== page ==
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Monday, November 13, 2023

Louis LaRose Walks On

Matthew L.M. Fletcher |Nov 13| Turtle Talk Blog

Louis LaRose, former chair of the Winnebago Tribe of Nebraska, has walked on. News profile here.

As chairman, Mr. LaRose testified on behalf of the bill that would become the Indian Child Welfare Act. Justice Brennan’s majority opinion in Mississippi Band of Choctaw Indians v. Holyfield quoted extensively from Louis’s testimony. Footnote 25 reads:

In large part, the concerns that emerged during the congressional hearings on the ICWA were based on studies showing recurring developmental problems encountered during adolescence by Indian children raised in a white environment. See n. 1, supra.See also 1977 Hearings at 114 (statement of American Academy of Child Psychiatry); S.Rep. No. 95-597, p. 43 (1977) (hereinafter Senate Report). More generally, placements in non-Indian homes were seen as "depriving the child of his or her tribal and cultural heritage." Id. at 45; see also 124 Cong.Rec. 38102-38103 (1978) (remarks of Rep. Lagomarsino). The Senate Report on the ICWA incorporates the testimony in this sense of Louis La Rose, chairman of the Winnebago Tribe, before the American Indian Policy Review Commission:"I think the cruelest trick that the white man has ever done to Indian children is to take them into adoption courts, erase all of their records and send them off to some nebulous family that has a value system that is A-1 in the State of Nebraska and that child reaches 16 or 17, he is a little brown child residing in a white community, and he goes back to the reservation and he has absolutely no idea who his relatives are, and they effectively make him a non-person, and I think . . . they destroy him."Senate Report at 43. Thus, the conclusion seems justified that, as one state court has put it, "[t]he Act is based on the fundamental assumption that it is in the Indian child's best interest that its relationship to the tribe be protected." In re Appeal in Pima County Juvenile Action No. S-903, 130 Ariz., at 204, 635 P.2d at 189.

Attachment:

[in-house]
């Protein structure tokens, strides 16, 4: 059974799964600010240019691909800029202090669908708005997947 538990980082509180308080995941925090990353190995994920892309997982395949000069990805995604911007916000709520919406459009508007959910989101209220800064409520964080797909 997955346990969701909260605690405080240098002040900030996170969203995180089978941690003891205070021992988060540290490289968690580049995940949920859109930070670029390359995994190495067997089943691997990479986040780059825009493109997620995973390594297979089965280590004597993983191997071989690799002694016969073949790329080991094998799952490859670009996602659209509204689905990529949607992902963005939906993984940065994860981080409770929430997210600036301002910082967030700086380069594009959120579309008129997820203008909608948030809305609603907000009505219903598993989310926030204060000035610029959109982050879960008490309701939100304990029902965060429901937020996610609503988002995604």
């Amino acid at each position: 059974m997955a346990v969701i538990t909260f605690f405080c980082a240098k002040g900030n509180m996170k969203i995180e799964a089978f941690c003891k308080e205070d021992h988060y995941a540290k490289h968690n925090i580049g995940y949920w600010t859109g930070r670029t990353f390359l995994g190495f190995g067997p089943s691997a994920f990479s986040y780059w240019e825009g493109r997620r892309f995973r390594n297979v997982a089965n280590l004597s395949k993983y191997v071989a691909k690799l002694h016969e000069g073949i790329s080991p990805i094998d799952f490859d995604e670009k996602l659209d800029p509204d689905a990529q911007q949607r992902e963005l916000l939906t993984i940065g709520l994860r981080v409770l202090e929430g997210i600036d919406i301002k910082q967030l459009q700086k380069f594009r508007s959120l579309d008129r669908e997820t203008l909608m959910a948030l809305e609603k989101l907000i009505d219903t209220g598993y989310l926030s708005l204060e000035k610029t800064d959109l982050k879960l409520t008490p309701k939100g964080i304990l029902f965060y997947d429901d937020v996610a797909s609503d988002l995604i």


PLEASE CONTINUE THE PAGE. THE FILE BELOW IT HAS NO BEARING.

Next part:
Thanks to Lucas LaRose.

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Rebecca Tallbear entitled: “DNA, Blood, and Racializing the Tribe”, bearing out what I only inferred:

Detailed discussion of the Bering Strait theory and other scientific theories about the population of the modern-day Americas is beyond the scope of this essay. However, it should be noted that Indian people have expressed suspicion that DNA analysis is a tool that scientists will use to support theories about the origins of tribal people that contradict tribal oral histories and origin stories. Perhaps more important,the alternative origin stories of scientists are seen as intending to weaken tribal land and other legal claims (and even diminish a history of colonialism?) that are supported in U.S. federal and tribal law. As genetic evidence has already been used to resolve land conflicts in Asian and Eastern European countries, this is not an unfounded fear.

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